SEC chief Gary Gensler says crypto exchanges are 'market making against their customers'

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  • SEC Chairman Gary Gensler worries that cryptocurrency exchanges don’t act in clients’ best interests.
  • “In fact, they’re trading against their customers often because they’re market-marking against their customers,” he told Bloomberg.
  • The SEC chief has previously warned that crypto exchanges are front-running clients’ trades.

Securities and Exchange Commission Chariman Gary Gensler said cryptocurrency exchanges are “commingling” services, which could go against their customers’ best interests.

The SEC chief warned the lack of separations between services like custody, market-making, and providing a trading platform leaves clients vulnerable.

“Crypto’s got a lot of those challenges — of platforms trading ahead of their customers,” Gensler told Bloomberg on Tuesday. “In fact, they’re trading against their customers often because they’re market-marking against their customers.”

Some tokens like Binance, USD Coin and Tether, which are all stablecoins tied to fiat currencies like the US dollar, are closely tied with exchanges, he added.

“I don’t think that’s a coincidence,” Gensler said. “Each one of the three big ones were founded by the trading platforms to facilitate trading on those platforms and potentially avoid AML and KYC,” or anti-money laundering and know-your-customer protections.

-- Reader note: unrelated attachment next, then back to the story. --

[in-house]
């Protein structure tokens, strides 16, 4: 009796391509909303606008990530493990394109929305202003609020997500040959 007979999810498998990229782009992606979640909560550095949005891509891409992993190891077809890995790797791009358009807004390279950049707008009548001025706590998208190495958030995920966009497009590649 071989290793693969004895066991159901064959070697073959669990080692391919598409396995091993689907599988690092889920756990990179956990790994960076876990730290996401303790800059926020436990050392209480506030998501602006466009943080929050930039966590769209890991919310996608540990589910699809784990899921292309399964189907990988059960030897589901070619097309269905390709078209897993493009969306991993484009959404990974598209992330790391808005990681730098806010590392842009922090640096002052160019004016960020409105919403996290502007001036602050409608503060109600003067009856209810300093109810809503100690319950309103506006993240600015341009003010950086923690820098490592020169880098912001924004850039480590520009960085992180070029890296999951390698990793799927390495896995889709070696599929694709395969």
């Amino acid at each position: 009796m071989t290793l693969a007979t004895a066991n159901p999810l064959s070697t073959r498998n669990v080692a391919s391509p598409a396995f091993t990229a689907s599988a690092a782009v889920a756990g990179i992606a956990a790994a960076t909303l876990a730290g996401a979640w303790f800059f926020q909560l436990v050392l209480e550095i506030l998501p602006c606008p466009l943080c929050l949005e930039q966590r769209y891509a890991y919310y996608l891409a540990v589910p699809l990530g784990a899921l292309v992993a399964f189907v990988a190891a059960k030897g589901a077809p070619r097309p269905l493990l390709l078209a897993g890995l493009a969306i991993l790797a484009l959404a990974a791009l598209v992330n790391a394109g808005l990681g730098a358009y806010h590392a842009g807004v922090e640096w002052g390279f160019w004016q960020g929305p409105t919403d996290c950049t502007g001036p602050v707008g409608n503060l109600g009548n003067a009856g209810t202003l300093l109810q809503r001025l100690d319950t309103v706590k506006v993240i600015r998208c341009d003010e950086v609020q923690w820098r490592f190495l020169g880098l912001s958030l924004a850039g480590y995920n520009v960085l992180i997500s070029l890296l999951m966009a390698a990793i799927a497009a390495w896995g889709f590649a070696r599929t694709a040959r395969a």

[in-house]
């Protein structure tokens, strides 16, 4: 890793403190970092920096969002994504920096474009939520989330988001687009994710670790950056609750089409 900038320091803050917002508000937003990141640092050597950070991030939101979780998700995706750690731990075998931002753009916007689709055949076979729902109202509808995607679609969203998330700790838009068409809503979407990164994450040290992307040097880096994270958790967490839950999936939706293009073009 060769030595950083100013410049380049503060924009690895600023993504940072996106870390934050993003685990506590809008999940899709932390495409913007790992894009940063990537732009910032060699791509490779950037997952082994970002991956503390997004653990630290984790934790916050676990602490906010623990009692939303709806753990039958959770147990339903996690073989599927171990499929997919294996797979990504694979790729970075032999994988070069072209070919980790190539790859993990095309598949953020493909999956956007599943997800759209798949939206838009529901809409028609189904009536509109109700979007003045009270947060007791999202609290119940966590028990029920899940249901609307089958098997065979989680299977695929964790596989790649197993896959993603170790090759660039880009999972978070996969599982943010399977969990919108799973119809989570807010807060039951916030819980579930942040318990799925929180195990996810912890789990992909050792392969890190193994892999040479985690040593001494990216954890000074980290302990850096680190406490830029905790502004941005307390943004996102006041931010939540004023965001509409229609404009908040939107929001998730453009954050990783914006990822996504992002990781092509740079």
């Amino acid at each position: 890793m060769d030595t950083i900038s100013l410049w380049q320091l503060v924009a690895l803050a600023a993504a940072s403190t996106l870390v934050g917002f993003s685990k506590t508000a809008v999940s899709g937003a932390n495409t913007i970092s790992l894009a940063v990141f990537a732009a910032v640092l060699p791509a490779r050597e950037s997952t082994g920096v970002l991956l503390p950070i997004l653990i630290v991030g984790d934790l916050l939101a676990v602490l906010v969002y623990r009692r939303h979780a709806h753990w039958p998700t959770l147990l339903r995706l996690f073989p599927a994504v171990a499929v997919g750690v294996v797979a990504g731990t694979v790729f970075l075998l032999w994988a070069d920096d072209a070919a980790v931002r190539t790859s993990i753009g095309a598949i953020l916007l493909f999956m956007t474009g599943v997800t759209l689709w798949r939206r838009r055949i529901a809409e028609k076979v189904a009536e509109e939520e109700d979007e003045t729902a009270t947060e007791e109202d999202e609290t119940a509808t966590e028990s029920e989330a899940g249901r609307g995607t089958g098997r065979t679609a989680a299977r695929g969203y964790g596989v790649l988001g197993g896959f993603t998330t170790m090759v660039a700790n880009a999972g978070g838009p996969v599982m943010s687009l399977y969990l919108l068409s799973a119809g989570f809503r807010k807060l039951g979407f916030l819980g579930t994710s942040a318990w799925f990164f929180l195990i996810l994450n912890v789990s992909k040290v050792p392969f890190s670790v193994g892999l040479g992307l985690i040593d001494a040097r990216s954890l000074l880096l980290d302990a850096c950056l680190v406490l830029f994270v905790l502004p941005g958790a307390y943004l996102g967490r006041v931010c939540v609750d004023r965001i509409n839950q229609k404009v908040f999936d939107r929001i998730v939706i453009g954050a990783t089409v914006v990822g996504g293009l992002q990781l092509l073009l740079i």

Coinbase, Binance and Bitfinex, which is connected to Tether, didn’t immediately respond to Insider’s requests for comment. Binance referred Bloomberg to a blog that says its stablecoin follows “strict guidelines and remaining transparent with the user community.”

Gensler has previously warned about crypto exchanges trading ahead of their customers’ orders, a practice known as front-running.

He told the Financial Services and General Government subcommittee in May 2021 that front-running is an issue on crypto exchanges and advocated for similar protections afforded to Nasdaq listings in traditional markets. 

“Without a cop on the beat and some rules of the road, then market participants can front-run your orders,” Gensler told the House subcommittee. 

Gensler previously has said blockchain technology possessed the tools to be a “catalyst for change.” But he’s been a vocal critic of crypto recently and has consistently maintained that cryptocurrencies fall under SEC guidance and thus should be regulated as such.